Delivering results on key national challenges inevitably involve multiple stakeholders and delivery partners, whether it involves the environment, transportation, healthcare, or social services. These are areas where systems are decentralized and the target population is diffuse. Coordination across policy areas like these has never been easy – or so important.

This report focuses on a fairly defined target population – veterans of military service and their families. Yet, as the report’s authors note, the diffuse approach in delivering benefits and services to these individuals is incredibly complicated.

The Department of Veterans Affairs is working to simplify its part of the broader puzzle. It has created the Office of Veterans Experience and has recently launched a new website to organize its benefits and services around veterans. But these efforts are largely internal to the VA and the federal government. The report’s authors say: “the VA and its federal partners may possess the necessary authority and resources to team up and create strategies, but providing adequate support for veterans requires actual engagement with community-based organizations that have local legitimacy and many active supporters. In essence, the delivery of sound veteran programs ultimately requires strategic thinking, interaction, and communication among diverse actors.”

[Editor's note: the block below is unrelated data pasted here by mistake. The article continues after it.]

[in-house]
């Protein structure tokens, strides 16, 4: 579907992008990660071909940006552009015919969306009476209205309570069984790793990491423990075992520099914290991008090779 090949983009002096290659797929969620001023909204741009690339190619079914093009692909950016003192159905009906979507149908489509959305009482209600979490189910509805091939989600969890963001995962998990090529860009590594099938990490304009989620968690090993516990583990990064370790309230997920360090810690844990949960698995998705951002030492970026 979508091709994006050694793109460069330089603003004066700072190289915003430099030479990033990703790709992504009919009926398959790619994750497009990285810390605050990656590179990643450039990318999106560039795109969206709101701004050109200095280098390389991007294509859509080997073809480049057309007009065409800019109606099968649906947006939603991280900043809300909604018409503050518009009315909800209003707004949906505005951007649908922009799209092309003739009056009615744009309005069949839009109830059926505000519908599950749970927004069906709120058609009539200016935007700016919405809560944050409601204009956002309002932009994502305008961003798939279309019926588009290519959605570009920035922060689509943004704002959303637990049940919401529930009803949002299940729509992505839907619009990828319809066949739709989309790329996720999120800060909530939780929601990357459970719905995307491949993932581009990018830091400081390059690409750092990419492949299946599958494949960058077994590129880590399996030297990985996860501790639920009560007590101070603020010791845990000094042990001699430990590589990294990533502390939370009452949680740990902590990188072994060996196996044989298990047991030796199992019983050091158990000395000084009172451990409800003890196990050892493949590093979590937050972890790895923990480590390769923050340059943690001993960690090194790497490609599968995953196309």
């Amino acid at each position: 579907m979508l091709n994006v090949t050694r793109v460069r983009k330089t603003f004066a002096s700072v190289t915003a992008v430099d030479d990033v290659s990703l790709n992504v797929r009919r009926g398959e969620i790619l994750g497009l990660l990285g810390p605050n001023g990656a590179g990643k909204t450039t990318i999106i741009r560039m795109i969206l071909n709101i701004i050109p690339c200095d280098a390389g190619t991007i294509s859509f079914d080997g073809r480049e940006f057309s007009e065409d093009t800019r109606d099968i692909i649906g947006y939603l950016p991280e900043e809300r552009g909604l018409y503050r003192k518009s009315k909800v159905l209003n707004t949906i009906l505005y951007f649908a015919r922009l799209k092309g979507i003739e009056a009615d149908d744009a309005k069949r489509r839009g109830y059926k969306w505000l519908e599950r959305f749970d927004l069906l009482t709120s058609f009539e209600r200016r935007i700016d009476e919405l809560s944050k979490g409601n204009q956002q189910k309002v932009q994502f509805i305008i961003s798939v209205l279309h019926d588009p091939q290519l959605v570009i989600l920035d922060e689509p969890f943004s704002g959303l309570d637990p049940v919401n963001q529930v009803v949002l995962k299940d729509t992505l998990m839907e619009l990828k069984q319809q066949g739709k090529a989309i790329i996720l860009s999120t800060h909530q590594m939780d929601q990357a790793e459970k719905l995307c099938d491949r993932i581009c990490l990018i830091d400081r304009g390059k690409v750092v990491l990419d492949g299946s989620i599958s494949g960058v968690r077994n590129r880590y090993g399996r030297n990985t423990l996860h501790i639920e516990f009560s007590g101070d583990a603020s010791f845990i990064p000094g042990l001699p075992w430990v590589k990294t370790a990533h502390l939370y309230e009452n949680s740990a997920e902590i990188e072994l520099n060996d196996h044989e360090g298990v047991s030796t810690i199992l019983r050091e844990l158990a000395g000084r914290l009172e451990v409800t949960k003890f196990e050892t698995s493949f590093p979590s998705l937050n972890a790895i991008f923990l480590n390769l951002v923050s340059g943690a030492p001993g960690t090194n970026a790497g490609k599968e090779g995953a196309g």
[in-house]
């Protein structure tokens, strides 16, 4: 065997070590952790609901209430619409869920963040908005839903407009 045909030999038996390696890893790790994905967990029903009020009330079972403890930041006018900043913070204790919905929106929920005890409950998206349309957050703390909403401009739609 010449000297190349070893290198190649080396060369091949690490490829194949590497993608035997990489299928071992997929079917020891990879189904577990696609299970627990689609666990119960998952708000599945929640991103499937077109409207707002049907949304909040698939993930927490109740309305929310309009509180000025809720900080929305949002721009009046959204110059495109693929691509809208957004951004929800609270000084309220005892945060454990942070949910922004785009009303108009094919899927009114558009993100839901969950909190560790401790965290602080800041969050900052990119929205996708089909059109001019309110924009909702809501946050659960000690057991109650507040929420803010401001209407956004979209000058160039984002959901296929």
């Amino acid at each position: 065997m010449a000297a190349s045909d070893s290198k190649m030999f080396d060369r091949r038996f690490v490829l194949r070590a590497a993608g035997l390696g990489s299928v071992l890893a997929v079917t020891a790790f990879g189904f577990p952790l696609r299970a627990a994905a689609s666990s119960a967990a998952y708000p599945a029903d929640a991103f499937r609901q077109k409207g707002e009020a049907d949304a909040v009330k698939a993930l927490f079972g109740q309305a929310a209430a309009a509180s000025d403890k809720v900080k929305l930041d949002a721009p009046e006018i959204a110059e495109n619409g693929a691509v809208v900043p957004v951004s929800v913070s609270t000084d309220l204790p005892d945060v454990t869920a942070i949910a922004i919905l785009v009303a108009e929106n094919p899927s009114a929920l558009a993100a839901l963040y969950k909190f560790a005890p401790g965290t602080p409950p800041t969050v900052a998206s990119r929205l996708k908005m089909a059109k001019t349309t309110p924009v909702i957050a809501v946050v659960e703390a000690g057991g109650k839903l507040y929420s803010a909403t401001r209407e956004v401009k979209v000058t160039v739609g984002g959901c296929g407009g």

The authors highlight the fact that there are more than 40,000 other groups – such as states, localities, non-profits – that also support our veterans. As a result, they advocate that the federal government take a more enterprise, or holistic, approach to serving veterans. In the report, they describe five building blocks for creating such an enterprise approach, and offer recommendations and specific actions to be taken.

While this report focuses on the instance of creating an enterprise approach to serving veterans, the building blocks developed by the authors could be applied in other policy domains as well to address broad national challenges in a more integrated way.

Read our blog on the report.

Read our infographic on the report.



* The authors also wish to acknowledge J. Michael Haynie and David M. Van Slyke for their thoughtful feedback and input provided throughout the course of this study.